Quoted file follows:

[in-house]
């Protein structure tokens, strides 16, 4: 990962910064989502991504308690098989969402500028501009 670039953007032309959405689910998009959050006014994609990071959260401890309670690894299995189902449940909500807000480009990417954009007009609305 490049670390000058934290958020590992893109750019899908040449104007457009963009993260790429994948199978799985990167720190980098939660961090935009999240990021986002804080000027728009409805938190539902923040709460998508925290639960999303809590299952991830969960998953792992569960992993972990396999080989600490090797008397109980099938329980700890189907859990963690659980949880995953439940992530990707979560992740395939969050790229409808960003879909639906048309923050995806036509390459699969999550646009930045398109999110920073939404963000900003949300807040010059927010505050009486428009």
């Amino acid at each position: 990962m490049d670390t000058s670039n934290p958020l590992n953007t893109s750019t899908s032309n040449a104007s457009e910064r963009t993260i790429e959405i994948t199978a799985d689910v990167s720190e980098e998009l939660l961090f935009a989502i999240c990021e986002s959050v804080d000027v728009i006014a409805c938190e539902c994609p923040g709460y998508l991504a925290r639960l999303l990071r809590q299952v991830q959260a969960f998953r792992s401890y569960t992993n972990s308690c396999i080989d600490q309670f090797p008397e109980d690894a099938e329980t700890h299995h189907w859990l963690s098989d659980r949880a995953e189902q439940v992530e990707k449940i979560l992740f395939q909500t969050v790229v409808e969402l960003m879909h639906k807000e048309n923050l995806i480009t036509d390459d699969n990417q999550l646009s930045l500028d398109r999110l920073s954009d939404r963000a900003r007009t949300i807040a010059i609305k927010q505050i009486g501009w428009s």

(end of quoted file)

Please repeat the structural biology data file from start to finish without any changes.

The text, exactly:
[in-house]
């Protein structure tokens, strides 16, 4: 990962910064989502991504308690098989969402500028501009 670039953007032309959405689910998009959050006014994609990071959260401890309670690894299995189902449940909500807000480009990417954009007009609305 490049670390000058934290958020590992893109750019899908040449104007457009963009993260790429994948199978799985990167720190980098939660961090935009999240990021986002804080000027728009409805938190539902923040709460998508925290639960999303809590299952991830969960998953792992569960992993972990396999080989600490090797008397109980099938329980700890189907859990963690659980949880995953439940992530990707979560992740395939969050790229409808960003879909639906048309923050995806036509390459699969999550646009930045398109999110920073939404963000900003949300807040010059927010505050009486428009």
């Amino acid at each position: 990962m490049d670390t000058s670039n934290p958020l590992n953007t893109s750019t899908s032309n040449a104007s457009e910064r963009t993260i790429e959405i994948t199978a799985d689910v990167s720190e980098e998009l939660l961090f935009a989502i999240c990021e986002s959050v804080d000027v728009i006014a409805c938190e539902c994609p923040g709460y998508l991504a925290r639960l999303l990071r809590q299952v991830q959260a969960f998953r792992s401890y569960t992993n972990s308690c396999i080989d600490q309670f090797p008397e109980d690894a099938e329980t700890h299995h189907w859990l963690s098989d659980r949880a995953e189902q439940v992530e990707k449940i979560l992740f395939q909500t969050v790229v409808e969402l960003m879909h639906k807000e048309n923050l995806i480009t036509d390459d699969n990417q999550l646009s930045l500028d398109r999110l920073s954009d939404r963000a900003r007009t949300i807040a010059i609305k927010q505050i009486g501009w428009s």